Behind Closed Doors: Fixing the Democracy Deficit in the International Dispute Settlement System

The international dispute settlement system suffers a significant democracy deficit.  Transparency is lacking in almost all international dispute settlement mechanisms, and opportunities for public participation are woefully absent.

 

Many of the worst instances of denial of transparency and public participation occur in disputes brought by investors under the approximately 3000 international investment agreements (IIAs) currently in force.  Most IIAs allow investors to bring arbitral cases against the State in which its investment is located – cases which by definition allege that the government has violated international law, typically involve important issues of public interest such as challenges to financial, health or environmental regulations, and can result in large judgments that must be paid from the public fisc. 

 

IIAs typically provide that the investor gets to choose among two or three named sets of rules under which the arbitration is to proceed, including the arbitration rules promulgated by the United Nations Commission on International Trade Law (UNCITRAL).  These rules were originally developed for purely commercial disputes where no State party or public interest is involved.  Not only are most investor-State proceedings brought under the UNCITRAL rules non-transparent and void of opportunity for meaningful public participation, some of them are entirely secret so that even their existence is unknown to the public and analysts.  The human rights to participate in decision-making and to access to information are clearly implicated.  Not surprisingly, transparency is a central element of the current debate around investor-State arbitration.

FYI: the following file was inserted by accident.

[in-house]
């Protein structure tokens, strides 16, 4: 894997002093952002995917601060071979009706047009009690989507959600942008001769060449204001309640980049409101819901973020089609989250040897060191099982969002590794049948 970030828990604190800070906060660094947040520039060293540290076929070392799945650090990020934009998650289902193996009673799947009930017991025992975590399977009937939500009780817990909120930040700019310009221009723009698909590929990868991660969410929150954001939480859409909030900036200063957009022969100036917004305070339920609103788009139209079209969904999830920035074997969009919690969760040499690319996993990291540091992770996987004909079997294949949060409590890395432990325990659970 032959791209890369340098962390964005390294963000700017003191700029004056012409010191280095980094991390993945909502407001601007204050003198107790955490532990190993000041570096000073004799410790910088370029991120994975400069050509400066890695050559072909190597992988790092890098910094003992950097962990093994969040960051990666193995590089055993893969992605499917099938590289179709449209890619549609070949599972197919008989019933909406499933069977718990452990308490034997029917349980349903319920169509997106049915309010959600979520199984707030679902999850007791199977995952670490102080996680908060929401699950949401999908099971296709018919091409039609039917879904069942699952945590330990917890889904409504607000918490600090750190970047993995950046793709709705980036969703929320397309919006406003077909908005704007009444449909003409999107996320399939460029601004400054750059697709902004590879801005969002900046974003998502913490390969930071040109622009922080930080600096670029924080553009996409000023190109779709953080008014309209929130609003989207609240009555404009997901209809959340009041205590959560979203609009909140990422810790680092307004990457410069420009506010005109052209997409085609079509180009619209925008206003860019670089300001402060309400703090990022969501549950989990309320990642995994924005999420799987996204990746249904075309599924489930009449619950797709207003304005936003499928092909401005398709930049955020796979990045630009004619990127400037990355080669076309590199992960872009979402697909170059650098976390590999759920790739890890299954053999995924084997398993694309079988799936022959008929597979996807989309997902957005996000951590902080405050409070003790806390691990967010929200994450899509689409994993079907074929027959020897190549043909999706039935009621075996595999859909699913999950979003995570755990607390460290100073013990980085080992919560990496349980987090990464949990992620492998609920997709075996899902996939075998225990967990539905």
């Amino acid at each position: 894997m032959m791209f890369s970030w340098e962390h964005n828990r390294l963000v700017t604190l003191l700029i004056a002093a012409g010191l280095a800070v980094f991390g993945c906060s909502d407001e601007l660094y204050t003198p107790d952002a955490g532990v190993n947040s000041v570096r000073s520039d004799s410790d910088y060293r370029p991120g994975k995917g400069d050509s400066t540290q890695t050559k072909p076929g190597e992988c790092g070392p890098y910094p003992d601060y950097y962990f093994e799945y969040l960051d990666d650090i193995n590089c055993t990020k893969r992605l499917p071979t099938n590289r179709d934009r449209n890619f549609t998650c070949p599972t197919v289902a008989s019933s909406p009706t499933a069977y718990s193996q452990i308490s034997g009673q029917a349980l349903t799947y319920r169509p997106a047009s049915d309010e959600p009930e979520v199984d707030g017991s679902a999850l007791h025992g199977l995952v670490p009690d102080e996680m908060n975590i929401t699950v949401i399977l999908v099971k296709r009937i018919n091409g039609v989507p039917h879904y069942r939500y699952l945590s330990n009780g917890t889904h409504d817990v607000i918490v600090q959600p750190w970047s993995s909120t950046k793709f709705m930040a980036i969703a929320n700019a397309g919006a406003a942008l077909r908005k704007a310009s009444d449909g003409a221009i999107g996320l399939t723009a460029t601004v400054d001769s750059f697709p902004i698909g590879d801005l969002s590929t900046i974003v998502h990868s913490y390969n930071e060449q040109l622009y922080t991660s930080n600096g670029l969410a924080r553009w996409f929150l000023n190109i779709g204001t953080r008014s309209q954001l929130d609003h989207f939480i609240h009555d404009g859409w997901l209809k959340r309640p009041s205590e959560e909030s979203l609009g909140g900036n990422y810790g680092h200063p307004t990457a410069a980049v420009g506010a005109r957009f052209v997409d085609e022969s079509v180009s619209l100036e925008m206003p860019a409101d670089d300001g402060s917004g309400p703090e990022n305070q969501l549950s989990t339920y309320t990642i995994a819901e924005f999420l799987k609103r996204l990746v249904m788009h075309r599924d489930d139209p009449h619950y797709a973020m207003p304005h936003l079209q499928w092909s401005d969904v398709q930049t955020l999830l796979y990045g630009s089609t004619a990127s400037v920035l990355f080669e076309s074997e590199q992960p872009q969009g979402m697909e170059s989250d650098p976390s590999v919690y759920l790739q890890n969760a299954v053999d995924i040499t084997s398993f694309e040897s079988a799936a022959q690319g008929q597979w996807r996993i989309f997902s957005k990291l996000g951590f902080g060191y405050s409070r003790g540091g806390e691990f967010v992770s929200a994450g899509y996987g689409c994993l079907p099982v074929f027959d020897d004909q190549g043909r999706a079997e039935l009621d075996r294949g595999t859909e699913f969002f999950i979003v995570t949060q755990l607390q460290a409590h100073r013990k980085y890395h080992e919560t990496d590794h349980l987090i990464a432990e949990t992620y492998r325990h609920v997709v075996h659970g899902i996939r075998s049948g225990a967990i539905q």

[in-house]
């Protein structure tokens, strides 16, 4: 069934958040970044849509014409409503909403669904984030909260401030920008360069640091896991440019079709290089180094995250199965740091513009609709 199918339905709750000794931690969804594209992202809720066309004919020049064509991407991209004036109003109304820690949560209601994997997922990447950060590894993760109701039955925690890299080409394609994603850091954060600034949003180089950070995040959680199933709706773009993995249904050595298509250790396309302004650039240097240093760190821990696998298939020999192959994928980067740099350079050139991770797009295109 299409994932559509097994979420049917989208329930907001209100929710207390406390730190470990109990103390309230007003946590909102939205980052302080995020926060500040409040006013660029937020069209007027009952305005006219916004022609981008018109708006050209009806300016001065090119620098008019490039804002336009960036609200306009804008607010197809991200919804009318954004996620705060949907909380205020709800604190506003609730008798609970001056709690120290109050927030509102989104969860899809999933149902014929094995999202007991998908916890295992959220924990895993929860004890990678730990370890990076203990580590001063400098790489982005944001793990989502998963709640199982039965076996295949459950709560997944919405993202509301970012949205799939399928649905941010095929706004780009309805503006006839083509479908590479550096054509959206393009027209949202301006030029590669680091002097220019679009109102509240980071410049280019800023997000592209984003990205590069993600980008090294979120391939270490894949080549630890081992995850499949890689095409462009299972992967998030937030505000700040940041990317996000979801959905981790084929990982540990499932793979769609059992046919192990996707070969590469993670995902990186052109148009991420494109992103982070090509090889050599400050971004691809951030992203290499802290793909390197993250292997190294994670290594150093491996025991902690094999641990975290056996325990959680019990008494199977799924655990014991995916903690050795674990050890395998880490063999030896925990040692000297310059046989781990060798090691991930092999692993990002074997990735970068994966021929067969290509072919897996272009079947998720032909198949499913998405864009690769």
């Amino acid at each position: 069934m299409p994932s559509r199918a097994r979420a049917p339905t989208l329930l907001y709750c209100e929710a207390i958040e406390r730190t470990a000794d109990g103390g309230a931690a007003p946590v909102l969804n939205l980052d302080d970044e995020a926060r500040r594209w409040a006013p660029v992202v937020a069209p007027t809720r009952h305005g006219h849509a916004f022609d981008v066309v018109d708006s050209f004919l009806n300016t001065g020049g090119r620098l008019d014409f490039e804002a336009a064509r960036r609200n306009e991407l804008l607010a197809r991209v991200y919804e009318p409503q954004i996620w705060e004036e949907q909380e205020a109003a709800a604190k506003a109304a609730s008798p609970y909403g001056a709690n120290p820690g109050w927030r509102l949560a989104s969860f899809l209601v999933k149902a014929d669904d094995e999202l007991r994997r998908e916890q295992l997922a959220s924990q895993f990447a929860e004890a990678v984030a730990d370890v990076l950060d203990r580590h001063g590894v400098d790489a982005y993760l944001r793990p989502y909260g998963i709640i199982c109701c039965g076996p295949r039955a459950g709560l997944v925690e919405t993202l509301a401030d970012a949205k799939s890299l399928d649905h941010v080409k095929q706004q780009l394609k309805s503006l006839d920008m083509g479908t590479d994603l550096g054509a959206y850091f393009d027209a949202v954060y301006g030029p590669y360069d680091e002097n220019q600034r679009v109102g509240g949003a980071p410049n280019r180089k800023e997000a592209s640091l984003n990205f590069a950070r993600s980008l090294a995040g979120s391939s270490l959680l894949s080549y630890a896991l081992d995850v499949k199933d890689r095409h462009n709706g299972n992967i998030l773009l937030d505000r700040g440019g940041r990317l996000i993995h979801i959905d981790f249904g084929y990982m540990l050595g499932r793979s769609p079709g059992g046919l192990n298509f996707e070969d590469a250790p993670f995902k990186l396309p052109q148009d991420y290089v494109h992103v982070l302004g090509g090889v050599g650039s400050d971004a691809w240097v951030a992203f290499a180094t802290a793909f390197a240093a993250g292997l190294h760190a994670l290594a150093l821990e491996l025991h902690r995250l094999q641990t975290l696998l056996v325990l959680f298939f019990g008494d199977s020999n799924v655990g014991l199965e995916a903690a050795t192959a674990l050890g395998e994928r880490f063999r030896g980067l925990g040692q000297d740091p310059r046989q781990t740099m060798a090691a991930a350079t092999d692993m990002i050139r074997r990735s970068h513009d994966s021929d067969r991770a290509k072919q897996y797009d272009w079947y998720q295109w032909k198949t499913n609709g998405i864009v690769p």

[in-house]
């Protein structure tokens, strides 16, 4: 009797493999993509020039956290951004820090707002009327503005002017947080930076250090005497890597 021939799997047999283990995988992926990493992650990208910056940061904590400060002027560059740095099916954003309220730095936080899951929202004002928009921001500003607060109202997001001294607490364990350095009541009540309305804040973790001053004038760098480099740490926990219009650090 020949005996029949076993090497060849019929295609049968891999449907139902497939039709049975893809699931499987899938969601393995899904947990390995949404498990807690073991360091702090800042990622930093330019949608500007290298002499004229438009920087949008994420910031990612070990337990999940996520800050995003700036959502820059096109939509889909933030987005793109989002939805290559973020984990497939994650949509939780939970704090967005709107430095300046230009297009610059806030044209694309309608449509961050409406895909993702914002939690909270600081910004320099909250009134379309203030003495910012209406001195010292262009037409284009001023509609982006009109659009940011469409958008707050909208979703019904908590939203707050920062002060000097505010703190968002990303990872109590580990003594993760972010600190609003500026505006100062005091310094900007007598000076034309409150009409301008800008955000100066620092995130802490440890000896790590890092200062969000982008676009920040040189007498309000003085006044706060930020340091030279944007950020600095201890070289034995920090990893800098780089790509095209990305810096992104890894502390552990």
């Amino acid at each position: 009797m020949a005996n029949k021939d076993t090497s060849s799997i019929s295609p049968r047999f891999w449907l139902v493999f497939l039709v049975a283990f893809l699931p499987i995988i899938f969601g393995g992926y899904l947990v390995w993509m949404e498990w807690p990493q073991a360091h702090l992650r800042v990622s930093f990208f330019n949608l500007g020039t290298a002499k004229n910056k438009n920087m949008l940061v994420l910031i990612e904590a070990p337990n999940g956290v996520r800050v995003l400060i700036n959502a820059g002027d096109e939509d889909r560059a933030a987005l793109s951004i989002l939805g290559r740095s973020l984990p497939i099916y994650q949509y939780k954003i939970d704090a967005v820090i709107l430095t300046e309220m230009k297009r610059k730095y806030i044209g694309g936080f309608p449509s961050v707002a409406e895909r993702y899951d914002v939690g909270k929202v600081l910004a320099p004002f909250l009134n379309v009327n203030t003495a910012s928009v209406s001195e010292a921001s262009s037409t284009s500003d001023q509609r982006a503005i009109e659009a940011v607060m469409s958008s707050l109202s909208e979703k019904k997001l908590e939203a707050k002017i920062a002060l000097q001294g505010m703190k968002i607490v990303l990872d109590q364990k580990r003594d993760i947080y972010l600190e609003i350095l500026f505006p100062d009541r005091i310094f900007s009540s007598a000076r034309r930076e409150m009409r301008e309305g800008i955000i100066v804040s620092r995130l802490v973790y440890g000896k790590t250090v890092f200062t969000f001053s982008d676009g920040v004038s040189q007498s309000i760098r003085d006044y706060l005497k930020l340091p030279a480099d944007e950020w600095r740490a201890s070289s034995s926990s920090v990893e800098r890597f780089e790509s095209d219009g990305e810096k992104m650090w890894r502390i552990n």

After prodding by the Center for International Environmental Law (CIEL) and the International Institute for Sustainable Development (IISD), UNCITRAL commenced and recently completed work on two important new international transparency instruments:  the Rules on Transparency in Treaty-Based Investor-State Arbitration (adopted in 2013), and the Mauritius Convention on Transparency in investor-State arbitrations (finalized by UNCITRAL on 9 July 2014).  The Convention will be considered for adoption by the UN General Assembly in the fall of 2014.

 

The Transparency Rules, which are the product of several years of painstaking analysis and drafting by governments, the arbitration community, and non-governmental organizations (NGOs), comprise a comprehensive set of procedural rules that provide for transparency and accessibility to the public throughout the arbitral process.  Among other things, the Rules provide that the existence, subject-matter, pleadings, hearings and outcomes of investor-State arbitrations will be public and that the public has the opportunity to participate via amicus curiae (friend of the court) briefs in those arbitrations.  UNCITRAL acts as the Registry for the Transparency Rules, which is on its website.  The Rules thus have the potential to bring much needed transparency and opportunity for public participation to investor-State arbitrations.